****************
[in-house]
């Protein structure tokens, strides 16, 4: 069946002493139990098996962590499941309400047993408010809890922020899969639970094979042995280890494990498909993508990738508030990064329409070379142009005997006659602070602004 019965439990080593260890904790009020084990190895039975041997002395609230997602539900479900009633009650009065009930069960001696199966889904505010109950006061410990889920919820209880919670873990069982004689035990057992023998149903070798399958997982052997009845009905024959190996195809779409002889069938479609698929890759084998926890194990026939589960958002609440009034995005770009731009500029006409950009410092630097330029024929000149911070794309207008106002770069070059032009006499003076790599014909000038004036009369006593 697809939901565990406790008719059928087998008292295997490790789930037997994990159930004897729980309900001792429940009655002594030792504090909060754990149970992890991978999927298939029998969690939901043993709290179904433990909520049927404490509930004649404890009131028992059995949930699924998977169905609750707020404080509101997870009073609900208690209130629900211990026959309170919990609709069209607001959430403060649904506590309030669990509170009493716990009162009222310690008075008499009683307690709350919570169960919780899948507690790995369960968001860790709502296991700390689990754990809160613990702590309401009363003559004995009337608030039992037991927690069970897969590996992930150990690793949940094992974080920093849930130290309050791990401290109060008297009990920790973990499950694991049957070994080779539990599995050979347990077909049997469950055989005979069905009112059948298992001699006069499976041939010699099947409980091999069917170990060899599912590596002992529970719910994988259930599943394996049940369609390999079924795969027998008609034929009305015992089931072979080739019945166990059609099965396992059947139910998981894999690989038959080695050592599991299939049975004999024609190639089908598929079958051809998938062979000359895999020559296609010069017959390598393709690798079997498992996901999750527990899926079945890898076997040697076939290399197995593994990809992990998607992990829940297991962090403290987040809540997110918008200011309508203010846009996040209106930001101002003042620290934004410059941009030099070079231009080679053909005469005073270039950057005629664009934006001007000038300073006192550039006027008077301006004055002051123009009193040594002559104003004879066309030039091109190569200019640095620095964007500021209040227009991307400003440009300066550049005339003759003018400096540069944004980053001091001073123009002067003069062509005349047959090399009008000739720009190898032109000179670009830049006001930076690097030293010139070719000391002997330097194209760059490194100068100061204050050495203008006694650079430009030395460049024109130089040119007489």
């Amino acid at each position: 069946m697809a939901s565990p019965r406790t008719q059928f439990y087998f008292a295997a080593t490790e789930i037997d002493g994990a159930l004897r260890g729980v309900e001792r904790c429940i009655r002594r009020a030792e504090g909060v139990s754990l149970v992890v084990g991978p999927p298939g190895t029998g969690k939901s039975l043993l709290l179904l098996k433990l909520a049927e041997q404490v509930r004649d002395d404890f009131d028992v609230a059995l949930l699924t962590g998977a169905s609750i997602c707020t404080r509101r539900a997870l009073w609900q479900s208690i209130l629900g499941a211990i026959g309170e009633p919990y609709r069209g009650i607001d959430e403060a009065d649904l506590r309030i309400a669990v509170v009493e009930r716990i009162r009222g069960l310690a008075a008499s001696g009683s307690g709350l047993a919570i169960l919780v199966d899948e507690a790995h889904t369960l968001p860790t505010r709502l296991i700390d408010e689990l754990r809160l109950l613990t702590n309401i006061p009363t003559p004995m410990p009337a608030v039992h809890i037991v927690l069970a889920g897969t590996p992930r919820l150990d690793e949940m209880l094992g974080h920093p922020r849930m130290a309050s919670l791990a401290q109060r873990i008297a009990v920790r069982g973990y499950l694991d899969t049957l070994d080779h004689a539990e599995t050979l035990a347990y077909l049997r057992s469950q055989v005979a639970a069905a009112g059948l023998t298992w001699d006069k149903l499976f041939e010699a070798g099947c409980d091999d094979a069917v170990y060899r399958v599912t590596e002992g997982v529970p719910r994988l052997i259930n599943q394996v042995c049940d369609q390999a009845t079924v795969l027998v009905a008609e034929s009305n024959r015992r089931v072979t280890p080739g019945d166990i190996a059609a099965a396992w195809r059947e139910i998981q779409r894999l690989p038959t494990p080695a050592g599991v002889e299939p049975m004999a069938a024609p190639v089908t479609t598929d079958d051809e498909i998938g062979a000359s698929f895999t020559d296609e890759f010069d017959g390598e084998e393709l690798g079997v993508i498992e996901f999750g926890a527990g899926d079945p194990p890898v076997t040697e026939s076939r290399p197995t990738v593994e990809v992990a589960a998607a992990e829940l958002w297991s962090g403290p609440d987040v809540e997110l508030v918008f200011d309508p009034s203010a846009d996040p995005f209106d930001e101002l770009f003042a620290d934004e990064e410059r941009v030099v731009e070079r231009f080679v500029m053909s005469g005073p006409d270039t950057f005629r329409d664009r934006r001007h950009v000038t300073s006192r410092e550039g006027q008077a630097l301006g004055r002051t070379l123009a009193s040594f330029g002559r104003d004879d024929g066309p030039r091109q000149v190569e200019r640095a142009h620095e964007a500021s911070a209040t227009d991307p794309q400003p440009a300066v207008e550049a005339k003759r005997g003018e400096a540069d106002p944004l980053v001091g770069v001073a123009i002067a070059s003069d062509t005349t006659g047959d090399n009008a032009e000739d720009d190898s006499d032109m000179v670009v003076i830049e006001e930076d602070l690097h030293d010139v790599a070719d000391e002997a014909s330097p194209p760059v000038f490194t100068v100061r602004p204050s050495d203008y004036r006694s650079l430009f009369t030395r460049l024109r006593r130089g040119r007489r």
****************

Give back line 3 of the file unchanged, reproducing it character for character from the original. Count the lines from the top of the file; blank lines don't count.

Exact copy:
């Amino acid at each position: 069946m697809a939901s565990p019965r406790t008719q059928f439990y087998f008292a295997a080593t490790e789930i037997d002493g994990a159930l004897r260890g729980v309900e001792r904790c429940i009655r002594r009020a030792e504090g909060v139990s754990l149970v992890v084990g991978p999927p298939g190895t029998g969690k939901s039975l043993l709290l179904l098996k433990l909520a049927e041997q404490v509930r004649d002395d404890f009131d028992v609230a059995l949930l699924t962590g998977a169905s609750i997602c707020t404080r509101r539900a997870l009073w609900q479900s208690i209130l629900g499941a211990i026959g309170e009633p919990y609709r069209g009650i607001d959430e403060a009065d649904l506590r309030i309400a669990v509170v009493e009930r716990i009162r009222g069960l310690a008075a008499s001696g009683s307690g709350l047993a919570i169960l919780v199966d899948e507690a790995h889904t369960l968001p860790t505010r709502l296991i700390d408010e689990l754990r809160l109950l613990t702590n309401i006061p009363t003559p004995m410990p009337a608030v039992h809890i037991v927690l069970a889920g897969t590996p992930r919820l150990d690793e949940m209880l094992g974080h920093p922020r849930m130290a309050s919670l791990a401290q109060r873990i008297a009990v920790r069982g973990y499950l694991d899969t049957l070994d080779h004689a539990e599995t050979l035990a347990y077909l049997r057992s469950q055989v005979a639970a069905a009112g059948l023998t298992w001699d006069k149903l499976f041939e010699a070798g099947c409980d091999d094979a069917v170990y060899r399958v599912t590596e002992g997982v529970p719910r994988l052997i259930n599943q394996v042995c049940d369609q390999a009845t079924v795969l027998v009905a008609e034929s009305n024959r015992r089931v072979t280890p080739g019945d166990i190996a059609a099965a396992w195809r059947e139910i998981q779409r894999l690989p038959t494990p080695a050592g599991v002889e299939p049975m004999a069938a024609p190639v089908t479609t598929d079958d051809e498909i998938g062979a000359s698929f895999t020559d296609e890759f010069d017959g390598e084998e393709l690798g079997v993508i498992e996901f999750g926890a527990g899926d079945p194990p890898v076997t040697e026939s076939r290399p197995t990738v593994e990809v992990a589960a998607a992990e829940l958002w297991s962090g403290p609440d987040v809540e997110l508030v918008f200011d309508p009034s203010a846009d996040p995005f209106d930001e101002l770009f003042a620290d934004e990064e410059r941009v030099v731009e070079r231009f080679v500029m053909s005469g005073p006409d270039t950057f005629r329409d664009r934006r001007h950009v000038t300073s006192r410092e550039g006027q008077a630097l301006g004055r002051t070379l123009a009193s040594f330029g002559r104003d004879d024929g066309p030039r091109q000149v190569e200019r640095a142009h620095e964007a500021s911070a209040t227009d991307p794309q400003p440009a300066v207008e550049a005339k003759r005997g003018e400096a540069d106002p944004l980053v001091g770069v001073a123009i002067a070059s003069d062509t005349t006659g047959d090399n009008a032009e000739d720009d190898s006499d032109m000179v670009v003076i830049e006001e930076d602070l690097h030293d010139v790599a070719d000391e002997a014909s330097p194209p760059v000038f490194t100068v100061r602004p204050s050495d203008y004036r006694s650079l430009f009369t030395r460049l024109r006593r130089g040119r007489r």